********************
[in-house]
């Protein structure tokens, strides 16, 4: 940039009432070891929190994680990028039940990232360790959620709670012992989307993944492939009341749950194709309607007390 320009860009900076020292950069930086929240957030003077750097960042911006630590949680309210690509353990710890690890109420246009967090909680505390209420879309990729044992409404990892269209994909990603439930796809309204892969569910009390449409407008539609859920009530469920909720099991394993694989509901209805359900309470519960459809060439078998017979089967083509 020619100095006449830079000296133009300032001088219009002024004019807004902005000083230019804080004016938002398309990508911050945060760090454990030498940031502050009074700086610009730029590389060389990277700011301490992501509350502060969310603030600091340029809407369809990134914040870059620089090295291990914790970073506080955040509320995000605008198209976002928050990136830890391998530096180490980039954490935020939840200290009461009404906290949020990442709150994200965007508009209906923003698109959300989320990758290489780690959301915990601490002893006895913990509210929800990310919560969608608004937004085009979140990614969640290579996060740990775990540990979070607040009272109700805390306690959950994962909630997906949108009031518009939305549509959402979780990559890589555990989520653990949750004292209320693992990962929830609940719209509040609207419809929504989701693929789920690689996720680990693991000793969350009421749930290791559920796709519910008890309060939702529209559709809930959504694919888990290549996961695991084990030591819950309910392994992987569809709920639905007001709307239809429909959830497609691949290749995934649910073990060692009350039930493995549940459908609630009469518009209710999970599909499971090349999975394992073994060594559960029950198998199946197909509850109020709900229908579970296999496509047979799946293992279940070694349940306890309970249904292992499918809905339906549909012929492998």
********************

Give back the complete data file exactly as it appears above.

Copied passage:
[in-house]
């Protein structure tokens, strides 16, 4: 940039009432070891929190994680990028039940990232360790959620709670012992989307993944492939009341749950194709309607007390 320009860009900076020292950069930086929240957030003077750097960042911006630590949680309210690509353990710890690890109420246009967090909680505390209420879309990729044992409404990892269209994909990603439930796809309204892969569910009390449409407008539609859920009530469920909720099991394993694989509901209805359900309470519960459809060439078998017979089967083509 020619100095006449830079000296133009300032001088219009002024004019807004902005000083230019804080004016938002398309990508911050945060760090454990030498940031502050009074700086610009730029590389060389990277700011301490992501509350502060969310603030600091340029809407369809990134914040870059620089090295291990914790970073506080955040509320995000605008198209976002928050990136830890391998530096180490980039954490935020939840200290009461009404906290949020990442709150994200965007508009209906923003698109959300989320990758290489780690959301915990601490002893006895913990509210929800990310919560969608608004937004085009979140990614969640290579996060740990775990540990979070607040009272109700805390306690959950994962909630997906949108009031518009939305549509959402979780990559890589555990989520653990949750004292209320693992990962929830609940719209509040609207419809929504989701693929789920690689996720680990693991000793969350009421749930290791559920796709519910008890309060939702529209559709809930959504694919888990290549996961695991084990030591819950309910392994992987569809709920639905007001709307239809429909959830497609691949290749995934649910073990060692009350039930493995549940459908609630009469518009209710999970599909499971090349999975394992073994060594559960029950198998199946197909509850109020709900229908579970296999496509047979799946293992279940070694349940306890309970249904292992499918809905339906549909012929492998």